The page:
Flu season is back. Flu activity most often peaks in February and can last into May. In New England and across the nation, employers are gearing up for the yearly problems that come with this time of year. The most recent weekly U.S. report from the CDC shows that cases of the flu are increasing. Now is the time to make sure that your policies both prepare your organization for and act as preventatives against the illnesses.
What This Means For Your Organization
For employers, especially in small organizations with limited staff, reviewing and preparing your sick leave policies and contingency plans now will help you when the flu hits your organization.
The most important thing health officials recommend is to encourage your staff and constituents to get a flu vaccination and if they are sick to stay home.
That advice seems pretty obvious. For employers, though, enabling staff to stay at home can be difficult. Especially in our world of mission-based work people often stay on the job even when they aren’t well. We believe in what we are doing. We imagine that the work won’t get done without us. And we worry that the populations we serve, the wrongs we seek to right, social justice in general will suffer, if we stay in bed.
As employers, none of us set out to intentionally create a culture where our work is more important than the people who do it. And yet, we all too frequently find ourselves between a rock and a hard place. We almost always have too much work and too few people to do it.
Take Staff (and Constituent) Well-Being Seriously
Yet, we have a real responsibility to our staff, not just those who are ill but those who are well, too. From a very short-term perspective, a day-to-day or hour-to-hour one, we might be able to convince ourselves that someone’s aches and pains aren’t as critical as our immediate goals–especially when they agree. But just like in other aspects of our work, we need to take a longer term perspective.
Our staff members need to know that we take their well-being seriously. If we treat people like a means to an end, even unintentionally, most will eventually feel undervalued and burnt out no matter how committed they are to the cause. We all lose when experienced and talented employees leave our organizations and our sector.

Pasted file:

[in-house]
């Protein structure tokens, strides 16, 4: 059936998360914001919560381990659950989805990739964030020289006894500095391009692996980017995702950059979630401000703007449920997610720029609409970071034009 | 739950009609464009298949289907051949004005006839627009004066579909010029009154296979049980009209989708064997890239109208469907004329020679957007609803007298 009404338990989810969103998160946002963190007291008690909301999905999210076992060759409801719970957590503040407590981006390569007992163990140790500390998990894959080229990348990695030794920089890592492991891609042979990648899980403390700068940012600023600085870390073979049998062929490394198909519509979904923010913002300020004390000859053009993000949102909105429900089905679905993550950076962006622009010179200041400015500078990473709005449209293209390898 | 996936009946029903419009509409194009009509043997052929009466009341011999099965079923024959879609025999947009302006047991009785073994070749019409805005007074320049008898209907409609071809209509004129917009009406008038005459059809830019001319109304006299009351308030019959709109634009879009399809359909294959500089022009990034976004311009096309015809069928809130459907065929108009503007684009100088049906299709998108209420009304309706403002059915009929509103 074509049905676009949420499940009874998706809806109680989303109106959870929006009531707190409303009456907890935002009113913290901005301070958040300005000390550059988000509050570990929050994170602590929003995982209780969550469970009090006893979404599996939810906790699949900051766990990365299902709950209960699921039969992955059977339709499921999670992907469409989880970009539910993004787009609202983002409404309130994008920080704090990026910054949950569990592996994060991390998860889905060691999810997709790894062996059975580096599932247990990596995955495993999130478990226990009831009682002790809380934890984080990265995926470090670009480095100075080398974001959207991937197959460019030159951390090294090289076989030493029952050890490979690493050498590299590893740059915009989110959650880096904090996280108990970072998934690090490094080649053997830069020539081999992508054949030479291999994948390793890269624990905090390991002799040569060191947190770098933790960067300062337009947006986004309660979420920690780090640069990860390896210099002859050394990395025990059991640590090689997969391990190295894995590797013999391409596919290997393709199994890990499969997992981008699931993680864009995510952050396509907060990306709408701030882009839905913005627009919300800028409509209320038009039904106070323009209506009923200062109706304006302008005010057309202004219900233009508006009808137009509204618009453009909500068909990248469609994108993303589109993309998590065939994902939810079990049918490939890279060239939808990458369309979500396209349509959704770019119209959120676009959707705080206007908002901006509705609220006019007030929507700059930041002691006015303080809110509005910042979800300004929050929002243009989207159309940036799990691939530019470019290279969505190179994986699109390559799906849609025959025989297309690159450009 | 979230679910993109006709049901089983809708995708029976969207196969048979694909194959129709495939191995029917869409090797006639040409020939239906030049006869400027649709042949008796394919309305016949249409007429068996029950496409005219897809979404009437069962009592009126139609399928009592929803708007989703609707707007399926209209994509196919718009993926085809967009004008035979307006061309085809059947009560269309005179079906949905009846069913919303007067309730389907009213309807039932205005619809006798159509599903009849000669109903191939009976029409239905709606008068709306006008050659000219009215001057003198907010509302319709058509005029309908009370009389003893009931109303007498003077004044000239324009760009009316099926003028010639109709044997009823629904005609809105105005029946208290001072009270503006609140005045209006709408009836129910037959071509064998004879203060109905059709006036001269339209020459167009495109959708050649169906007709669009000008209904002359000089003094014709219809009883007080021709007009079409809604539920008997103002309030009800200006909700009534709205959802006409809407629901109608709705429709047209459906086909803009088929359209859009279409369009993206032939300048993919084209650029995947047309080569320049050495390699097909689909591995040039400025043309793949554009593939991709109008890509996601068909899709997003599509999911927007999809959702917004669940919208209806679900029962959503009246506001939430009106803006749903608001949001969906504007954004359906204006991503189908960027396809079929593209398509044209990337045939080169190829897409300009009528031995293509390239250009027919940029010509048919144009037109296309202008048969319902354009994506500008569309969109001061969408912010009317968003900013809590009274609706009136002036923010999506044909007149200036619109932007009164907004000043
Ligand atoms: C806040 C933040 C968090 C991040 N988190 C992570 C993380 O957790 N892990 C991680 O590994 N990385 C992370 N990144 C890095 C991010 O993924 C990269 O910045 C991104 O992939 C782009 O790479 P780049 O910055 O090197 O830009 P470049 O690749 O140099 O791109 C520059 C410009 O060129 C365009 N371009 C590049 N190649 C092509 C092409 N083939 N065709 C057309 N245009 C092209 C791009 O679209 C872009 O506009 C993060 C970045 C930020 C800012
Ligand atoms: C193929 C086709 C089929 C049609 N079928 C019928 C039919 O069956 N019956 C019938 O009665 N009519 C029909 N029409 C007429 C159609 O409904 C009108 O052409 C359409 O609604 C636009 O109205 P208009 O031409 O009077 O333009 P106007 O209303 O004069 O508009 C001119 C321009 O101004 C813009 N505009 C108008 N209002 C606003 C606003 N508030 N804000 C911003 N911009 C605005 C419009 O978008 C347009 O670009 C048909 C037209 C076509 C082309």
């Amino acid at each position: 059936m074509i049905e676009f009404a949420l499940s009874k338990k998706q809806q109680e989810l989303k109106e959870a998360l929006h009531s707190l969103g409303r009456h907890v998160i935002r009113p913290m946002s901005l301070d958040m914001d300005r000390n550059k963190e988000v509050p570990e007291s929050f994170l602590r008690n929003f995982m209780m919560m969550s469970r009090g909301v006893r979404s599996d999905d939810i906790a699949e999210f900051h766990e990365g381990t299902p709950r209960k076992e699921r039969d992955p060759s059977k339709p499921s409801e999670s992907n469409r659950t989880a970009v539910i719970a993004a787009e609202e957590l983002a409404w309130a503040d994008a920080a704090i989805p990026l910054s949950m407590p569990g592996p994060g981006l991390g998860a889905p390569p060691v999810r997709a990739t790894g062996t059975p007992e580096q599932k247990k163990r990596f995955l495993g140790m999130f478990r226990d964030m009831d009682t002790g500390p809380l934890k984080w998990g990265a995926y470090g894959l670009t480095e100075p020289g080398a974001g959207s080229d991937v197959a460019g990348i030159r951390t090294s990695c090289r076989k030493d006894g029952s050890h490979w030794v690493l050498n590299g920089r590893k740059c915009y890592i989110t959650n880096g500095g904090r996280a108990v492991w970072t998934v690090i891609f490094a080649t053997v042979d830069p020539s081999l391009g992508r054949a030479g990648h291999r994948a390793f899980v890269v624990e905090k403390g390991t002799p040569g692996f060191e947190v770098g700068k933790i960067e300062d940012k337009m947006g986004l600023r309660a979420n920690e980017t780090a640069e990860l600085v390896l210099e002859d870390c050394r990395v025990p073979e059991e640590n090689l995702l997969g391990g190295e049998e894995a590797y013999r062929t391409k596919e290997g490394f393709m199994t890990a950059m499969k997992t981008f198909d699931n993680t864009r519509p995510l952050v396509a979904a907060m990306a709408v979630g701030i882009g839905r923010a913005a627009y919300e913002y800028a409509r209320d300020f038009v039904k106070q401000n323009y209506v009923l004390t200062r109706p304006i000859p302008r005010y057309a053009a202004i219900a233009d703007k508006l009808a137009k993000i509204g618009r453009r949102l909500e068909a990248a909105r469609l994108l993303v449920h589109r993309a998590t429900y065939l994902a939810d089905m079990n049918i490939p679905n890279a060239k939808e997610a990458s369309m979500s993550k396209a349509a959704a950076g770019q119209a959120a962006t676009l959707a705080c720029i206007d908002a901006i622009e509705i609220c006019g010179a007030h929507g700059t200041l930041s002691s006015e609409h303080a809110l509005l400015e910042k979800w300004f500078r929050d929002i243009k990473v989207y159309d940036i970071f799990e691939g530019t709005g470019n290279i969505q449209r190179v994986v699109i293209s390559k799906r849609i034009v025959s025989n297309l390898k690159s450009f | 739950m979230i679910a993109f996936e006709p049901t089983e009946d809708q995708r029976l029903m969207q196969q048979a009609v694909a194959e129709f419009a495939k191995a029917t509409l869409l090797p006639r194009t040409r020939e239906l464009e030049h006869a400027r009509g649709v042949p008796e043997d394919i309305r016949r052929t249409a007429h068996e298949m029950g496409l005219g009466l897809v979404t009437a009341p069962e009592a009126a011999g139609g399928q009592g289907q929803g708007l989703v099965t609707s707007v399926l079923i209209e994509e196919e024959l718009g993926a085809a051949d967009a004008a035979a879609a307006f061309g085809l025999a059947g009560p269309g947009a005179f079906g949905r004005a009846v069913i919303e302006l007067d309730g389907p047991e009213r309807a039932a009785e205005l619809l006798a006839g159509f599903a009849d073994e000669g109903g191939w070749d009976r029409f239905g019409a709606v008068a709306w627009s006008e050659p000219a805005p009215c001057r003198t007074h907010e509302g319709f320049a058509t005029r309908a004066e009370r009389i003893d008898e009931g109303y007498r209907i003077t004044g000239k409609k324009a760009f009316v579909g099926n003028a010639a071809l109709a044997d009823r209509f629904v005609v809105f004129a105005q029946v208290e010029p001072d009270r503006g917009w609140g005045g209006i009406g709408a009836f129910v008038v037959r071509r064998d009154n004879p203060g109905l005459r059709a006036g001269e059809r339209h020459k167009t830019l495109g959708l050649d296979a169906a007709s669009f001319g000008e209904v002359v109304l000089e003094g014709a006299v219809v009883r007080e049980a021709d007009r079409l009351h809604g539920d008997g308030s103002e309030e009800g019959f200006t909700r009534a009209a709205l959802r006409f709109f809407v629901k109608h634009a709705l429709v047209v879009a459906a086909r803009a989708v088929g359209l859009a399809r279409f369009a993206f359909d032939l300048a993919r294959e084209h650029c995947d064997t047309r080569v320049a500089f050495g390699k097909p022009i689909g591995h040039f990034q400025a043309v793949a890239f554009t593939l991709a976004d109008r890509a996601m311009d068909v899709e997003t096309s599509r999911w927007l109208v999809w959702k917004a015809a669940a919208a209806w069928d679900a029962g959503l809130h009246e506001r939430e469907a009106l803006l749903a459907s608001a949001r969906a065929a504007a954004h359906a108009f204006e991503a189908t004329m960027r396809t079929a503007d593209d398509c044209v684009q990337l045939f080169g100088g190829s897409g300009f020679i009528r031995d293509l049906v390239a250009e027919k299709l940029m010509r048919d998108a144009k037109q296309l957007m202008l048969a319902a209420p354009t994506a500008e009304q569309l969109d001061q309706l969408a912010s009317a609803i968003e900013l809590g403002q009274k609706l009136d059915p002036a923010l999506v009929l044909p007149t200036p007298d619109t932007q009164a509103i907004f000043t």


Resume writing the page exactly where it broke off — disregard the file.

And sick staff, in the office or in the field, spread illness. The more people who become sick, the less effective we can be. Allowing staff to put others at risk sends a message to everyone that as employers we are less concerned about them and their loved ones than we are about our work.
There can be serious risks attached to the flu. It may not be apparent to us, but some of our staff, some of their family members and certainly some of the people we serve, may have compromised immune systems or be in other high risk categories. What are simple sniffles and coughs to one person might be life threatening to another.
Review and Align Your Sick Leave Policies
So what should we do? First, we need to communicate our expectations to staff: If you are sick, stay home. Then we need to show them that we mean it. What do our sick leave policies say? If someone has used all of their sick time will they be penalized, either monetarily or otherwise, if they are out anyway?
Tell staff, up front, how you intend to handle these situations. Leave time practices may be waived during flu season. Or you may provide opportunities for staff to make up time at a later date.
And don’t require doctors’ notices. Physicians’ offices are, for the most part, keeping people with flu-like symptoms away. They don’t want other patients to be infected. And flu-related complaints may over-tax many systems preventing others who need care from getting prompt attention.
Remember that parents may be disproportionately affected. They may need to stay home to care for sick children. And in spring 2009 a number of schools closed for a full week.
Prepare for Contingencies
Identify your most critical business functions (like payroll, for instance) and create back-up plans if they don’t already exist. Involve staff in these discussions and then communicate these plans to everyone. Not only will doing so ensure that people understand their roles, it will also reassure employees that the sky won’t fall if they need to stay home.
You might consider stocking meeting rooms, copy stations and other common space with hand sanitizer and tissue. The CDC website provides helpful posters and other tips. Check out the information yourself and encourage your staff to do the same.
Lyn Freundlich provides customized human resources coaching and consulting services to nonprofit organizations. She also trains supervisors and accidental human resources practitioners through our capacity building training series and in their own organizations, networks and associations. Contact email@example.com for more information about these services.